Private Names and Methods

Axel Rauschmayer axel at rauschma.de
Fri Apr 6 16:11:41 PDT 2012


> On Apr 6, 2012, at 2:57 PM, Axel Rauschmayer wrote:
> 
>> I was thinking about Allen’s
>> 
>>     class Sub extends mixin(Jane, Jack, Super) {
>>     }
>> 
>> Which could have the following prototype chain.
>> 
>>     Sub.prototype -> Jane' -> Jack' -> Super.prototype
>> 
>> A method in a module that works like Prototype’s Object.extend(), but copies private properties should suffice.
>> 
>> Variations:
>> - Copy Jane and Jack into the same object.
>> - Use a class declaration to define the mixins Jane and Jack. Then the prototype chain is
>>         Sub.prototype -> Jane.prototype' -> Jack.prototype' -> Super.prototype
> 
> I think there is another approach that doesn't require copying.  Use a proxy to define a synthetic prototype object that delegates to one or more mixin providers:
> 
>     Sub.prototype -> synthesized-mixin-delegator-> Super.prototype
>                            |                  |
>                           V                 V
>                       Jane            Jack
> 
> This is off-the-cuff so I haven't worked out the details but I think it almost works.  I think it will work for string-keyed properties.  Unfortunately, as currently specified it won't work for private name properties because the proxy traps that would need to do the delegated sideways property lookups are not passed the actual private name object.  Instead they are passed a surrogate that can be matched against a known private name but which can't be used for a direct property access.  There might be ways to fix that which still don't expose the  actual private name to misuse.  For example, perhaps a private name surrogate could expose a method that does a property lookup using actual private name without exposing the actual name. The security focused guys would probably have to tell us whether they could live with that additional exposure. 

[Quick aside: I forgot to write Sub.prototype, added above; object exemplars make this less error-prone]

With either approach, I wonder what the performance implications are. How does one let the engine know, statically, what the prototype chain will be?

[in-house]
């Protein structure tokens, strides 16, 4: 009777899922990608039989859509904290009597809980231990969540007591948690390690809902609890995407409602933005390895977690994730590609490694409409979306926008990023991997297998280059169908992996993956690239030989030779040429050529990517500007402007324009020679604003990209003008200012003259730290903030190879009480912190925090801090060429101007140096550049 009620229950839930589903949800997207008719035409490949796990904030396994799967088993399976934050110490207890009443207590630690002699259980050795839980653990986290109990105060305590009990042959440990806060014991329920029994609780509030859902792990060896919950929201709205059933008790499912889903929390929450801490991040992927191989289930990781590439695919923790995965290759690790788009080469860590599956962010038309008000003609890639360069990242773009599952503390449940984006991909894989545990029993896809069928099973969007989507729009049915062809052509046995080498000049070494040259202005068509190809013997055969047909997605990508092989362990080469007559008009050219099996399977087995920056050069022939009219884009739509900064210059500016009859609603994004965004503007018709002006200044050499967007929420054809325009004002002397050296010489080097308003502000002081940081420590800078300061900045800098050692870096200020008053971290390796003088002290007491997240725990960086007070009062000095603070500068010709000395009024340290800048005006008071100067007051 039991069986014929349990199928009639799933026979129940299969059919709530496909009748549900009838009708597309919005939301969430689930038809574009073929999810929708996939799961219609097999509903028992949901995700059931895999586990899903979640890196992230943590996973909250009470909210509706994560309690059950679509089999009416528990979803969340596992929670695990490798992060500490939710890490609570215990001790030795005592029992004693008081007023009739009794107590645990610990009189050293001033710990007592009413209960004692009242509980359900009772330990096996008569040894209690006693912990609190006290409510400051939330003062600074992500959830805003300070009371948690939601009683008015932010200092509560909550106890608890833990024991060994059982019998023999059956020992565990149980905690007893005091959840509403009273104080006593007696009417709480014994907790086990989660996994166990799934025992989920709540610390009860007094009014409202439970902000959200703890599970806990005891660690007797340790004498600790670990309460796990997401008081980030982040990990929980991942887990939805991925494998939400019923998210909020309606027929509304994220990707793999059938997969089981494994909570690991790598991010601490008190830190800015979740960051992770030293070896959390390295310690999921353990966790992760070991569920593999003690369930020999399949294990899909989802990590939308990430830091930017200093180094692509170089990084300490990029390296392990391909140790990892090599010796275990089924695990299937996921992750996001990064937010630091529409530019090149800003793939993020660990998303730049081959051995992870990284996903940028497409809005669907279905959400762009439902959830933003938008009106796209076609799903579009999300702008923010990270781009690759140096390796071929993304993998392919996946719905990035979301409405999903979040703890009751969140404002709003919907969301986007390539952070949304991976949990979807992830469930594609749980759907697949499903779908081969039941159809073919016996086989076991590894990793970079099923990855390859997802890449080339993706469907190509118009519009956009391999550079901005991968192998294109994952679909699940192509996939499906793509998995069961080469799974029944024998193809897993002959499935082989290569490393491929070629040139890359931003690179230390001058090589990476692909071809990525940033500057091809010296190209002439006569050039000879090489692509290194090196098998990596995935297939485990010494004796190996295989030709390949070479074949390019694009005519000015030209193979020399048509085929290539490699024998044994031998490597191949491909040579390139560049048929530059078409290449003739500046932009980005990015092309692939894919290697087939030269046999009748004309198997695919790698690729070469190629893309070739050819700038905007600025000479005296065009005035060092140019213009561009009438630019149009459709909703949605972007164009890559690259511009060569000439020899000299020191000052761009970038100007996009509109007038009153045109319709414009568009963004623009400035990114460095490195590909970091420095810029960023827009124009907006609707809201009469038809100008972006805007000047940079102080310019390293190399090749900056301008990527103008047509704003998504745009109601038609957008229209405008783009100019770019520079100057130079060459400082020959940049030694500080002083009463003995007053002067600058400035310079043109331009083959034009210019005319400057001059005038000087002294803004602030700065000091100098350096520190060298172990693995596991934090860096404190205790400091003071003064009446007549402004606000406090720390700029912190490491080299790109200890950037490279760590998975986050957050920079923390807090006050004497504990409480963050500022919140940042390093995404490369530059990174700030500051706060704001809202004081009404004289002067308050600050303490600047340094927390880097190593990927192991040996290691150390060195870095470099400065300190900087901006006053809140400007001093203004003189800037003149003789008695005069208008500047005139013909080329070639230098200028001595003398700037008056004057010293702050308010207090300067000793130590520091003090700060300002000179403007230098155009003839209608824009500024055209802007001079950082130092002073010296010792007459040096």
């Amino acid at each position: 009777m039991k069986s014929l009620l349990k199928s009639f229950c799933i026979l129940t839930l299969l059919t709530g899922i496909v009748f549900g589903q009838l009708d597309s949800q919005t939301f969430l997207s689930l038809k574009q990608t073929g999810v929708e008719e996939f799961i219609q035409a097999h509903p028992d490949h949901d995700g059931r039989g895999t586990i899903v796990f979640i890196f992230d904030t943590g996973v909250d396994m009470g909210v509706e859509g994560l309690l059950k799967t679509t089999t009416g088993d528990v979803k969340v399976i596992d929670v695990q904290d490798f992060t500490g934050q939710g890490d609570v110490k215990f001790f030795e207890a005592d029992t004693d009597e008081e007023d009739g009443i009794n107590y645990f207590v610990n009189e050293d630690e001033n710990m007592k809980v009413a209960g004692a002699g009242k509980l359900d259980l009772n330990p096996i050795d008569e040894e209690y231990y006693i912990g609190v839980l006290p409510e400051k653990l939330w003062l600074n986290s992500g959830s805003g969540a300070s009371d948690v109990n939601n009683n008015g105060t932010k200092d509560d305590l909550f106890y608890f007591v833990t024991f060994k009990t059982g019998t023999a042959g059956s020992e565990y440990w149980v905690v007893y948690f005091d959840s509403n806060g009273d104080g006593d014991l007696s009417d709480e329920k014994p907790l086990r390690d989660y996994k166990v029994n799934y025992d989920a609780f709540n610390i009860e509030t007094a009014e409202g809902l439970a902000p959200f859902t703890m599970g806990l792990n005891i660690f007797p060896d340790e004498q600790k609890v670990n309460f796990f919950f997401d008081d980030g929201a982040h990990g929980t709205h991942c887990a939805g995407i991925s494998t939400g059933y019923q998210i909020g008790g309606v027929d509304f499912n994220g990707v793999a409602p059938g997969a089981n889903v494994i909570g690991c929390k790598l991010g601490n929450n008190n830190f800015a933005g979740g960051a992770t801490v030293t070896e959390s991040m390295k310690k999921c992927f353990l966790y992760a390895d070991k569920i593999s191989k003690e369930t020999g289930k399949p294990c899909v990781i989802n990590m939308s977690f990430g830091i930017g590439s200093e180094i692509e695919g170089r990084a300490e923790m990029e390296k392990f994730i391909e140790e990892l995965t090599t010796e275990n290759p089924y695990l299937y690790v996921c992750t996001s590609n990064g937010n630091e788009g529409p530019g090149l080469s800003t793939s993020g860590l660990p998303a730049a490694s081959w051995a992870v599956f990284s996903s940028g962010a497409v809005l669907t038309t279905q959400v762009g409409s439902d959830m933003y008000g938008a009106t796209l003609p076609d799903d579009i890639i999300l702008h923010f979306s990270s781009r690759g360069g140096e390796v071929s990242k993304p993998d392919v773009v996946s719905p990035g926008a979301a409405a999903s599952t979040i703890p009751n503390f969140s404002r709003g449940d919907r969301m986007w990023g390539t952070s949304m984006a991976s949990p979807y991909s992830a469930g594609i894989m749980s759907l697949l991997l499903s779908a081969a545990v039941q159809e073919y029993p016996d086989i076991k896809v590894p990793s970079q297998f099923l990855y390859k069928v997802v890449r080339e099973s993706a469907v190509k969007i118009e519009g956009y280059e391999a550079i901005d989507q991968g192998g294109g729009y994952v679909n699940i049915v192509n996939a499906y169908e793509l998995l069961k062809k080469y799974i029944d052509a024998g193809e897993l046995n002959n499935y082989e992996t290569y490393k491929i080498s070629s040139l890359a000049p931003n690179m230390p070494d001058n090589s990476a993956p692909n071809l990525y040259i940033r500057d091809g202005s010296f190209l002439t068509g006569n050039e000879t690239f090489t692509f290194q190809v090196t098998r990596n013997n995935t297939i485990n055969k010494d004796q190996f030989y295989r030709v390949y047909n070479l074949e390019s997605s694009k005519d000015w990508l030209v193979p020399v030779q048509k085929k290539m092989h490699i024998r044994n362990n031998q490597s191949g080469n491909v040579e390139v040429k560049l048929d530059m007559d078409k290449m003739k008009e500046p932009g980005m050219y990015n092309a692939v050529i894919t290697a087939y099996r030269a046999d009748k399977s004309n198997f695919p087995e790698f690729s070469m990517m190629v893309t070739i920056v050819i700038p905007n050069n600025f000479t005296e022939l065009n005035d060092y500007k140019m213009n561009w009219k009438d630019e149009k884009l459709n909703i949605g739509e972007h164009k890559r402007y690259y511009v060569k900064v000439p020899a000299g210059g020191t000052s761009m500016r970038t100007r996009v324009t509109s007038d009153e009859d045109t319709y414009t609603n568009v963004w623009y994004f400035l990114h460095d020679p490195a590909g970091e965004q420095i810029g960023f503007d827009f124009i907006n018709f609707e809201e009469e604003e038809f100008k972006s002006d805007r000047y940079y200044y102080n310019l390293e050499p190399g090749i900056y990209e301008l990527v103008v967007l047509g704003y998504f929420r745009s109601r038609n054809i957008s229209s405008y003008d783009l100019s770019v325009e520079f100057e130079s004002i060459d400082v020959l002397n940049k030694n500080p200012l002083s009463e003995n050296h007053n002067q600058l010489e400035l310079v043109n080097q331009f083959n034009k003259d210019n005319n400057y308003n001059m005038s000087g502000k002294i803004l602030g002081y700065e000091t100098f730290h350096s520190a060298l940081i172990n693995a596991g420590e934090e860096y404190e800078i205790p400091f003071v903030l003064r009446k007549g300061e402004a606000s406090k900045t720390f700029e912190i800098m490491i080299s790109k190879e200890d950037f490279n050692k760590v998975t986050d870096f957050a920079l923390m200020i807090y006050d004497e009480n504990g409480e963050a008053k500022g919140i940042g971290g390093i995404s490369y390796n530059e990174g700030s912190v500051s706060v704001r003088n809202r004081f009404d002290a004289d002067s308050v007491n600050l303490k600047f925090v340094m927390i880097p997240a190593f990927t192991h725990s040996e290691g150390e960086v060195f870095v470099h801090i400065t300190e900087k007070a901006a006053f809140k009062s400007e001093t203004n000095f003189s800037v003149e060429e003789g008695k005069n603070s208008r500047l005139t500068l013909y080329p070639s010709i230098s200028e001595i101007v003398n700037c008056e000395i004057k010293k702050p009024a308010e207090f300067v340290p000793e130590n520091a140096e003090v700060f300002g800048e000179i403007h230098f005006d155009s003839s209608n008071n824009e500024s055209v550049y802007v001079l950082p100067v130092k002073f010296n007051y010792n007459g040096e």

>> Quoting Brendan:
>>> Including the private-named properties? That would be bad for integrity: Alice can't give Bob an object-as-capability where the private names stay private. Bob can extract them via this hypothetical spread-in-braces and then abuse them (e.g. to brand a counterfeit object and fool Carol into thinking it was from Alice).
> 
> This has always been my issue with the integrity constraints that have been specified for private names.  They really get in the way of the meta-programming. You can have a hight integrity or you can have rich meta-programming.  It isn't clear to me that you can have both at the same time.
>> 
>> I don’t see how that can be avoided. One could have two kinds of private names: High-integrity ones and copy-able ones.
> 
> That was the rationale behind http://wiki.ecmascript.org/doku.php?id=harmony:private_name_objects#possible_visibility_flag .  This is something that I pushed quite hard for a while but it didn't seem to get a lot of traction.  One reason, that I have kind of given up on it is that I don't think many programmer would actually code something like:
> 
> const  methodName = name.create("printName",true);
> 
> to define their meta programmable private names.
> 
> However, if we support
>    private foo;   //pretty much means: const foo=name.create("foo")
> 
> then maybe it wouldn't be such a leap to also support:
>    protected bar;  //pretty much means: const bar-name.create("bar",true)
> 
> In other words, protected gives you a private name that doesn't have the integrity constraints.  This is actually not an unreasonable understanding of "protected" in the contest of a meta-programable dynamic object system.

How often does one write high-integrity objects? I suspect that only specialists would want to use name.create("printName",true). Everyone else uses `private`. (Right?)


-- 
Dr. Axel Rauschmayer
axel at rauschma.de

home: rauschma.de
twitter: twitter.com/rauschma
blog: 2ality.com

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